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CBSE Class 10 Science Chapter 5 Periodic Classification of Elements
Periodic Classification of Elements Class 10 Notes Understanding the Lesson
1. At present, 118 elements are known to us. All these have different properties. Out of these 118, only 98 are naturally occurring. These elements have different characteristic properties, so it is very difficult to study these elements individually. Scientists made several attempts to classify elements according to their properties.
2. Dobereiner’s Triads (1817): He identified some triads (groups having three elements). Dobereiner showed that when the three elements in a triad were written in the order of increasing atomic masses; the atomic mass of the middle element was the average of the atomic masses of the other three elements. For example,
Dobereiner could identify only three triads from the elements known at that time. Hence, this system of classification into triads was not found to be useful.
3. Newland’s Law of Octaves (1866): He arranged the known elements in the order of increasing atomic masses. He found that every eighth element had properties similar to that of the first like the musical note. It is known as Newlands law of octaves.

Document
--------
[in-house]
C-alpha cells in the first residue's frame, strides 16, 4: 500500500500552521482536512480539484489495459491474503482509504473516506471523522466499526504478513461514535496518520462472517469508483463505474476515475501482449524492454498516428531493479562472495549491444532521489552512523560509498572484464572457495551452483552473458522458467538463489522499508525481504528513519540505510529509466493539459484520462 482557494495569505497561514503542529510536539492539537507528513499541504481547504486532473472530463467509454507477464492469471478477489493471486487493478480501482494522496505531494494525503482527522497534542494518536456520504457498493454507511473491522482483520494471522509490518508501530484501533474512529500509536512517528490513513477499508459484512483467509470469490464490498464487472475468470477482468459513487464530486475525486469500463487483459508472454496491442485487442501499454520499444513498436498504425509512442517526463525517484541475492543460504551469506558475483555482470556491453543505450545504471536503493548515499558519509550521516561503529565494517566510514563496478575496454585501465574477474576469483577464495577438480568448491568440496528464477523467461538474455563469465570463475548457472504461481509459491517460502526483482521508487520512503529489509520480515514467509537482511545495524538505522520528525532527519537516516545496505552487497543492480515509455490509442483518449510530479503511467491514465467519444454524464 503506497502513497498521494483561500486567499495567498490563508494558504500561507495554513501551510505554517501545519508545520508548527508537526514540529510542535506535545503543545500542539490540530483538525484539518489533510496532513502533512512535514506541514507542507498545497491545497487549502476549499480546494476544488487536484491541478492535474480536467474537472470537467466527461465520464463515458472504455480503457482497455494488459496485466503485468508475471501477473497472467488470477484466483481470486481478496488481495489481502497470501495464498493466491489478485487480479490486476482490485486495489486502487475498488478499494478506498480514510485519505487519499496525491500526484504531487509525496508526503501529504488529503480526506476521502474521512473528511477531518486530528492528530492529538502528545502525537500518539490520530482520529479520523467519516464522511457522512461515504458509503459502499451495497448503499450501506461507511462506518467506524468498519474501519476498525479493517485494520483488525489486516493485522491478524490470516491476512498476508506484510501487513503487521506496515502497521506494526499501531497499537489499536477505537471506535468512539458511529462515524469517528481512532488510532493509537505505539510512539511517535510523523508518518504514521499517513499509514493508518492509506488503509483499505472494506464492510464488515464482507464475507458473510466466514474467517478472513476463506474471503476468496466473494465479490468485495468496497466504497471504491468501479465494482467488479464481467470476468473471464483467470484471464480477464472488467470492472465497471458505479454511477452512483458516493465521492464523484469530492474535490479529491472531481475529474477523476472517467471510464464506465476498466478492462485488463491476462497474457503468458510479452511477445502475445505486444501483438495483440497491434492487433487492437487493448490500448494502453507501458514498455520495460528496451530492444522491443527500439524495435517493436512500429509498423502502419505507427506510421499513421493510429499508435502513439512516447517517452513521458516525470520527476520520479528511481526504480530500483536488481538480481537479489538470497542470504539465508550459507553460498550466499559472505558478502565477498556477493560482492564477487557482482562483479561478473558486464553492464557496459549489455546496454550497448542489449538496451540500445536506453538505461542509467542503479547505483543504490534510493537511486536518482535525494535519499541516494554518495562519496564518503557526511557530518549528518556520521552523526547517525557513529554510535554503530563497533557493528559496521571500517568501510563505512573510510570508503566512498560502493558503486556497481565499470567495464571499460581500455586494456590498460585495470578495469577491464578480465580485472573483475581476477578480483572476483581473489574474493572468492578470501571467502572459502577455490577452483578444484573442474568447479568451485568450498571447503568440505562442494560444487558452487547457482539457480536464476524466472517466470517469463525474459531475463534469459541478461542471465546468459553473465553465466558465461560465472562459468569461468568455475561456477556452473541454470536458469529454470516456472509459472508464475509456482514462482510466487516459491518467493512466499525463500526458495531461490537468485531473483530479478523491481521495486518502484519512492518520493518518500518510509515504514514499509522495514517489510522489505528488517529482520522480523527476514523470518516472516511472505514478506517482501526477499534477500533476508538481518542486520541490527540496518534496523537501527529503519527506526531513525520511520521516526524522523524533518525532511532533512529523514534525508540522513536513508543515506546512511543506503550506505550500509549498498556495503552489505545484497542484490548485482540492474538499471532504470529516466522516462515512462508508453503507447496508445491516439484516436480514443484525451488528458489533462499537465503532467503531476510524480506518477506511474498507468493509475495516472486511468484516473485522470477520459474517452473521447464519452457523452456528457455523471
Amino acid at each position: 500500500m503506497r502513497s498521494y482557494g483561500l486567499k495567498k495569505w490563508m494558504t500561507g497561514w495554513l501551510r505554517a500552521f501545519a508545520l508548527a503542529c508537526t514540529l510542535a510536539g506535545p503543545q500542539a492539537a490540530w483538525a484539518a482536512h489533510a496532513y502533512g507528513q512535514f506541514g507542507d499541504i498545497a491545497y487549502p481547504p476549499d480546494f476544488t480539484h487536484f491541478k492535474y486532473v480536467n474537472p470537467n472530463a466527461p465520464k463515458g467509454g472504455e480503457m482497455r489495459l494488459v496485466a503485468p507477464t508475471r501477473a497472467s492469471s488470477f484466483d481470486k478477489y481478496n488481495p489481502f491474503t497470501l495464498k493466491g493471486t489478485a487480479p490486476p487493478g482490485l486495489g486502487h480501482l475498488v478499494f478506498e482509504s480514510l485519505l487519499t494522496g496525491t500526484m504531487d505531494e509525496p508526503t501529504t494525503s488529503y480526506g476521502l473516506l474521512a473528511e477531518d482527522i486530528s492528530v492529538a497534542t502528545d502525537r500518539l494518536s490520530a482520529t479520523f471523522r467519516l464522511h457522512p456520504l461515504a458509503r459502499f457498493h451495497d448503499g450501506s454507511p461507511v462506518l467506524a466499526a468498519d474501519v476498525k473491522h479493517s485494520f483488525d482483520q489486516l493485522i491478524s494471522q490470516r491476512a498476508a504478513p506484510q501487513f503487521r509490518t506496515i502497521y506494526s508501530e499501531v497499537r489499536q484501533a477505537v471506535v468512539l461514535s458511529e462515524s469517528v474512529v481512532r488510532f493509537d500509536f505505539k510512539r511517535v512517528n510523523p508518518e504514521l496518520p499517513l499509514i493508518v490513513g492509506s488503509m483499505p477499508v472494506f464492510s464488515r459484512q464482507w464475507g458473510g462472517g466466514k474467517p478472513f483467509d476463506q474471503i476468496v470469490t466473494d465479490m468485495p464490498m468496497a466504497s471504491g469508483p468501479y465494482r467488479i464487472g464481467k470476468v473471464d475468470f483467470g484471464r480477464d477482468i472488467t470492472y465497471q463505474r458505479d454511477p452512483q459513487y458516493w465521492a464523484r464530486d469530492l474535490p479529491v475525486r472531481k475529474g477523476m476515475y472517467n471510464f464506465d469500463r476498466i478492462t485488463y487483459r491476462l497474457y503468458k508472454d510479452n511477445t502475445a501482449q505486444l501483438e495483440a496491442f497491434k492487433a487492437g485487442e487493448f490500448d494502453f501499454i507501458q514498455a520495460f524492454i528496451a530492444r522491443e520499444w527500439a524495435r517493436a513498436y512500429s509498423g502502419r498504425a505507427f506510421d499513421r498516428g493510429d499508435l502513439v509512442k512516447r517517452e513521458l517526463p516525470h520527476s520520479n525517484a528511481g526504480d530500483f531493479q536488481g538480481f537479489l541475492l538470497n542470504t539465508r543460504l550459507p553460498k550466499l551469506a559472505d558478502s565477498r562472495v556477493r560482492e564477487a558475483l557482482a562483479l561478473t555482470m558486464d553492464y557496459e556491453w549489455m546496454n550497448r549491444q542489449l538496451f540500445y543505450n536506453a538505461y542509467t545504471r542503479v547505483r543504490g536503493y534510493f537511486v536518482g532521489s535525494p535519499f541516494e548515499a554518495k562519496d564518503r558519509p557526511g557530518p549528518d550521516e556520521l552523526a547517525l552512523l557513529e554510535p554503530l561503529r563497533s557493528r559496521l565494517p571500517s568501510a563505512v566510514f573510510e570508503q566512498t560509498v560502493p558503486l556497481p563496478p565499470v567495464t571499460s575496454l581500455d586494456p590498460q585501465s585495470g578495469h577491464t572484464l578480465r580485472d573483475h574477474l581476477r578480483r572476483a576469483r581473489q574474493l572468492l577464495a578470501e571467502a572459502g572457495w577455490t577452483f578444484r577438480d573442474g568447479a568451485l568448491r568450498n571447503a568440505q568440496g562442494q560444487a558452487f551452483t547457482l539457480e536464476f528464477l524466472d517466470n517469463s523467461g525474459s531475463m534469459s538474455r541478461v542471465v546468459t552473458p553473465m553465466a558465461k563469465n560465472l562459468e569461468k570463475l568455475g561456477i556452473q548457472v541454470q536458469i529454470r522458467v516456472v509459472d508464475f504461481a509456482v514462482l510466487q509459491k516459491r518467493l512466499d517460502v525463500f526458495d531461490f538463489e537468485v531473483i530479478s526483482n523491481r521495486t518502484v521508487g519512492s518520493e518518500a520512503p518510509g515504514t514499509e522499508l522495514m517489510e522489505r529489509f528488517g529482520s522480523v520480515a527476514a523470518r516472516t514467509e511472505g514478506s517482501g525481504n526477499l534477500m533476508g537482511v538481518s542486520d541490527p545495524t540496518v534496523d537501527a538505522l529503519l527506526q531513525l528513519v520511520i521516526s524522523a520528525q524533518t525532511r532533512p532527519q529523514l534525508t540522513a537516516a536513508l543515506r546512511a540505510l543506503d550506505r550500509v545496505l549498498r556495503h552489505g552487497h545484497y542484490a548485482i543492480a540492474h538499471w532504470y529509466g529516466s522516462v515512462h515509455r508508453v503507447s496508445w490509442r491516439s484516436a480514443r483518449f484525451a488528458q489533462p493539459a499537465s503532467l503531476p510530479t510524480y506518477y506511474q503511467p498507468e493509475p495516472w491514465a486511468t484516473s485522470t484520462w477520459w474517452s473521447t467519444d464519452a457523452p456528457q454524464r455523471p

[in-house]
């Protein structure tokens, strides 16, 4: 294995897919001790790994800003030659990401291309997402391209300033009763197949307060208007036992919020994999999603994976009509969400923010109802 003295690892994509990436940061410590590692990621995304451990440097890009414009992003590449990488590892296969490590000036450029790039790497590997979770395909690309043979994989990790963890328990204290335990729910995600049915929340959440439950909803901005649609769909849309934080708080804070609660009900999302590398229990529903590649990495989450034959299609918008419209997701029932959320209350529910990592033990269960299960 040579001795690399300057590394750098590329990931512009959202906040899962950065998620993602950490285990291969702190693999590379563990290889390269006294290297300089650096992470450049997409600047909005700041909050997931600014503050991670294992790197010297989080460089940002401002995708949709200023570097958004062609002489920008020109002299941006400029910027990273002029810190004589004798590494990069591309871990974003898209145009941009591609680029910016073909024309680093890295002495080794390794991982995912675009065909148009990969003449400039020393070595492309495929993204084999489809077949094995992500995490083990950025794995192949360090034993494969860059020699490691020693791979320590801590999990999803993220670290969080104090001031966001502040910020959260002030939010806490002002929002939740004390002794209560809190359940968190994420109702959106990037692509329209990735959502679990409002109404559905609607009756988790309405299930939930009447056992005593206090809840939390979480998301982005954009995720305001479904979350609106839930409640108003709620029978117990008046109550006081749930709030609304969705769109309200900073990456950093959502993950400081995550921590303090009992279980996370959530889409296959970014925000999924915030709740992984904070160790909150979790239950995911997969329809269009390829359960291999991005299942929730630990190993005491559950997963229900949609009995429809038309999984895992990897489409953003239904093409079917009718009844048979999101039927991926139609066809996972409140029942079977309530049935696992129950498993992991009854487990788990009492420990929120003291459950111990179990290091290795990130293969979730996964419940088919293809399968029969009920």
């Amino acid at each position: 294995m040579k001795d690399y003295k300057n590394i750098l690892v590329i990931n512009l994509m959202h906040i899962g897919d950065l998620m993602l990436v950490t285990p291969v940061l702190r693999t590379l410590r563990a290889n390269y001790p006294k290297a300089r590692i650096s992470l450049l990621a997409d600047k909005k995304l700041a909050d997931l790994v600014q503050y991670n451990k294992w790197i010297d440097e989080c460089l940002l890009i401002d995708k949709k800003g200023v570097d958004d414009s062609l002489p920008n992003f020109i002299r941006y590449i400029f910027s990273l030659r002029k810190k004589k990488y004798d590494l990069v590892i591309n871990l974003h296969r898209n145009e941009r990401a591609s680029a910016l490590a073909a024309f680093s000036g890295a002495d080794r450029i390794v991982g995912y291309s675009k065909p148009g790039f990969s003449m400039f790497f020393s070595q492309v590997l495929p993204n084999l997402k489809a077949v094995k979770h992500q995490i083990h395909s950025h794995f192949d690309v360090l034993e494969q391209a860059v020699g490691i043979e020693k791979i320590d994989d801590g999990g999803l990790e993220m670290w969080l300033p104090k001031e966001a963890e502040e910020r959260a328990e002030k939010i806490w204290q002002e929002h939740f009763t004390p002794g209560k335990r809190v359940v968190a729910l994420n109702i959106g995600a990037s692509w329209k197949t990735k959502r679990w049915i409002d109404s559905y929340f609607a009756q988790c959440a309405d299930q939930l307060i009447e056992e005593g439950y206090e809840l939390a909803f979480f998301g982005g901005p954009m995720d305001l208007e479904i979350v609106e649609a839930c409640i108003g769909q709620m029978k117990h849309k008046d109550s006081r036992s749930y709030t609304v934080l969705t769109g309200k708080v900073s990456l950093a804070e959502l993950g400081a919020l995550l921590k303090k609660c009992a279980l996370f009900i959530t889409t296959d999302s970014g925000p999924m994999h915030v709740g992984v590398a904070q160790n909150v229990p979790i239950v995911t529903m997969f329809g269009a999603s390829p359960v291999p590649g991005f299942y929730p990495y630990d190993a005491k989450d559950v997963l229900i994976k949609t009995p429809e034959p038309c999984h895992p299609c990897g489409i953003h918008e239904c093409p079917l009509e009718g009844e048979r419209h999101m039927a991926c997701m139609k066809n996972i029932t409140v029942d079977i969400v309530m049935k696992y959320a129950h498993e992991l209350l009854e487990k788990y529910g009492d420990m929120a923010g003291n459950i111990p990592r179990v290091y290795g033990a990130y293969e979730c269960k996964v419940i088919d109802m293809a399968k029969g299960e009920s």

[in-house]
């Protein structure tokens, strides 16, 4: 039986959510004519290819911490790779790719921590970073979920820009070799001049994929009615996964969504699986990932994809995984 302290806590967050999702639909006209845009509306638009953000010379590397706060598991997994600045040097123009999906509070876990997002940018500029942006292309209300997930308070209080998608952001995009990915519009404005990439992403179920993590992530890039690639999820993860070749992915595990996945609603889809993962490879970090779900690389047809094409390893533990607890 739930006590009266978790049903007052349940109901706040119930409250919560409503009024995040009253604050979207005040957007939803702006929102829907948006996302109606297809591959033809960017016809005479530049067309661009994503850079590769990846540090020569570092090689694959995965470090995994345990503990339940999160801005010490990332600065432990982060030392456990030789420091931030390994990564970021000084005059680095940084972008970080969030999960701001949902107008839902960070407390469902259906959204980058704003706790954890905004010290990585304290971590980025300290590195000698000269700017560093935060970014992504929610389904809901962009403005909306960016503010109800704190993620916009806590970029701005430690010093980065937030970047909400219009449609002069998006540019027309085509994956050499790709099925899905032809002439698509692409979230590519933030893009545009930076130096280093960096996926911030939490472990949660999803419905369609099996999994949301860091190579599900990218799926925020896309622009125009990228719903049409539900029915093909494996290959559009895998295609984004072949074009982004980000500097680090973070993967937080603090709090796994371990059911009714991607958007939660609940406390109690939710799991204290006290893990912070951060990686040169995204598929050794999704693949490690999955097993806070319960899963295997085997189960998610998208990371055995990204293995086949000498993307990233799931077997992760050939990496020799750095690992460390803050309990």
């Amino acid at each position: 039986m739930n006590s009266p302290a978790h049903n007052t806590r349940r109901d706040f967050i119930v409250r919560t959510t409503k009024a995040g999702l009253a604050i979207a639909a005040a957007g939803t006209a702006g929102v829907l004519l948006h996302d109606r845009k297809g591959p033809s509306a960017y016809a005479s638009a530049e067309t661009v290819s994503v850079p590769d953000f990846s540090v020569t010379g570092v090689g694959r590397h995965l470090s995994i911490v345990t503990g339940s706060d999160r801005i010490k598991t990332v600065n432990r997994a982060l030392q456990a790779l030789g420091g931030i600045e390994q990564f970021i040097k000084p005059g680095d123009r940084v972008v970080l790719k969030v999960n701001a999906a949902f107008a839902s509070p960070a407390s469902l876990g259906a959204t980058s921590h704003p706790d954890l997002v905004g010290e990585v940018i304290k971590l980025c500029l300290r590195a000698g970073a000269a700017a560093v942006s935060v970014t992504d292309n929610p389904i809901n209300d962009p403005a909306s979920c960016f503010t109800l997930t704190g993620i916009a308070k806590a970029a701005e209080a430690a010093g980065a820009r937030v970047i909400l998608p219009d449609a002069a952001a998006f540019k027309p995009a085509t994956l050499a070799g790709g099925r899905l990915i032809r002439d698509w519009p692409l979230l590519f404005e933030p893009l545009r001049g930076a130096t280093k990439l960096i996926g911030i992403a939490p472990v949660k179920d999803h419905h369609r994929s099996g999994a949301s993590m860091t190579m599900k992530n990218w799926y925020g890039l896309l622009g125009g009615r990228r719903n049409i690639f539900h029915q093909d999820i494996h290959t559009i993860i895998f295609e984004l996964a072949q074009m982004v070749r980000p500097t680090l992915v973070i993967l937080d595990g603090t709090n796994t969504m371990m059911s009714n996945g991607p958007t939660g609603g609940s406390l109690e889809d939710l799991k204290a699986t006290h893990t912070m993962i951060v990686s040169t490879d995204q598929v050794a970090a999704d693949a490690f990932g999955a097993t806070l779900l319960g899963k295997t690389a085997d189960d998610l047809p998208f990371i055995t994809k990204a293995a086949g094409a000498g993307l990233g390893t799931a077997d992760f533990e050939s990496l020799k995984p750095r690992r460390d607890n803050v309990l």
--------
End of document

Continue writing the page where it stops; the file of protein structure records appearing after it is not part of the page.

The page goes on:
|Co and Ni
|Ce and La
- Law of octaves was applicable only upto calcium.
- Discovery of Noble gases disturbed the octaves.
- Octaves worked well only for lighter elements.
- Properties of new elements could not fit in it.
5. Mendeleev’s Periodic Table
Mendeleev’s Periodic Law: Physical and chemical properties of elements are the periodic function of their atomic masses.
Mendeleev’s periodic table is based on the chemical properties of elements. Mendeleev’s periodic table contains vertical columns called ‘groups’ and horizontal rows called ‘periods’.
6. Achievements of Mendeleev’s Periodic Table: 63 elements were known at the time of classification.
- Elements with similar properties could be grouped together.
- Mendeleev left some gaps in his periodic table. Mendeleev boldly predicted the existence of some elements that had not been discovered at that time.
- Noble gases discovered, could be placed without disturbing the existing order.
Scandium, gallium and germa-nium have properties similar to Eka-boron, Eka-aluminium and Eka-silicon respectively.
7. Limitations of Mendeleev’s Classification
- The position of hydrogen in the table was not certain because it could be placed in the group of alkali metals as well as in halogens.
- Isotopes of elements were placed in the same position in the table though according to their atomic masses, they should have been placed in different positions.
- Certain elements of higher atomic mass preceed those with lower atomic mass. For example, tellurium (atomic mass 127.6) precedes iodine (atomic mass 126.9). Iodine was placed after tellurium though it had lower atomic mass because Iodine had properties similar to bromine and not selenium.
8. The Modern Periodic Table
Henry Moseley (1913) exhibited that the atomic number of an element is a more fundamental property than its atomic mass. Mendeleev’s periodic law was modified and atomic number was adopted as the basis of the modern periodic table.